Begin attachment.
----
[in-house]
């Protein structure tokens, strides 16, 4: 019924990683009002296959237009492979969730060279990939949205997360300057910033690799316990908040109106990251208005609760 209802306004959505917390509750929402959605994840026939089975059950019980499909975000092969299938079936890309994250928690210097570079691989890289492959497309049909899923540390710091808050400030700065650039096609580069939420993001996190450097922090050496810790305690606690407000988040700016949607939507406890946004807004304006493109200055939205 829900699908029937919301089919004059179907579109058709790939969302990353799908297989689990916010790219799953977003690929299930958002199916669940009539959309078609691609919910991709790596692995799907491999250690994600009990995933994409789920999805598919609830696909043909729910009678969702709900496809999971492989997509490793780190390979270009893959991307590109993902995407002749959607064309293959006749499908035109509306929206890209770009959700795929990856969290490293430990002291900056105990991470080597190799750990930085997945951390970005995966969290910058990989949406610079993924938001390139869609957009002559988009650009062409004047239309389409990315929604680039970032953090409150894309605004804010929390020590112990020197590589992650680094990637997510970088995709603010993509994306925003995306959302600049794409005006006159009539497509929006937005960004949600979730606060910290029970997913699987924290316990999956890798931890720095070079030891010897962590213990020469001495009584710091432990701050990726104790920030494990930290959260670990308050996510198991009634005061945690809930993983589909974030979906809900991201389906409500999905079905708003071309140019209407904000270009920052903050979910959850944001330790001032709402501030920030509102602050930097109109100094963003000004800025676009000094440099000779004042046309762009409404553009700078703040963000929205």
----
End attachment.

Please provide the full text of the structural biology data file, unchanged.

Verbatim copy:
[in-house]
């Protein structure tokens, strides 16, 4: 019924990683009002296959237009492979969730060279990939949205997360300057910033690799316990908040109106990251208005609760 209802306004959505917390509750929402959605994840026939089975059950019980499909975000092969299938079936890309994250928690210097570079691989890289492959497309049909899923540390710091808050400030700065650039096609580069939420993001996190450097922090050496810790305690606690407000988040700016949607939507406890946004807004304006493109200055939205 829900699908029937919301089919004059179907579109058709790939969302990353799908297989689990916010790219799953977003690929299930958002199916669940009539959309078609691609919910991709790596692995799907491999250690994600009990995933994409789920999805598919609830696909043909729910009678969702709900496809999971492989997509490793780190390979270009893959991307590109993902995407002749959607064309293959006749499908035109509306929206890209770009959700795929990856969290490293430990002291900056105990991470080597190799750990930085997945951390970005995966969290910058990989949406610079993924938001390139869609957009002559988009650009062409004047239309389409990315929604680039970032953090409150894309605004804010929390020590112990020197590589992650680094990637997510970088995709603010993509994306925003995306959302600049794409005006006159009539497509929006937005960004949600979730606060910290029970997913699987924290316990999956890798931890720095070079030891010897962590213990020469001495009584710091432990701050990726104790920030494990930290959260670990308050996510198991009634005061945690809930993983589909974030979906809900991201389906409500999905079905708003071309140019209407904000270009920052903050979910959850944001330790001032709402501030920030509102602050930097109109100094963003000004800025676009000094440099000779004042046309762009409404553009700078703040963000929205």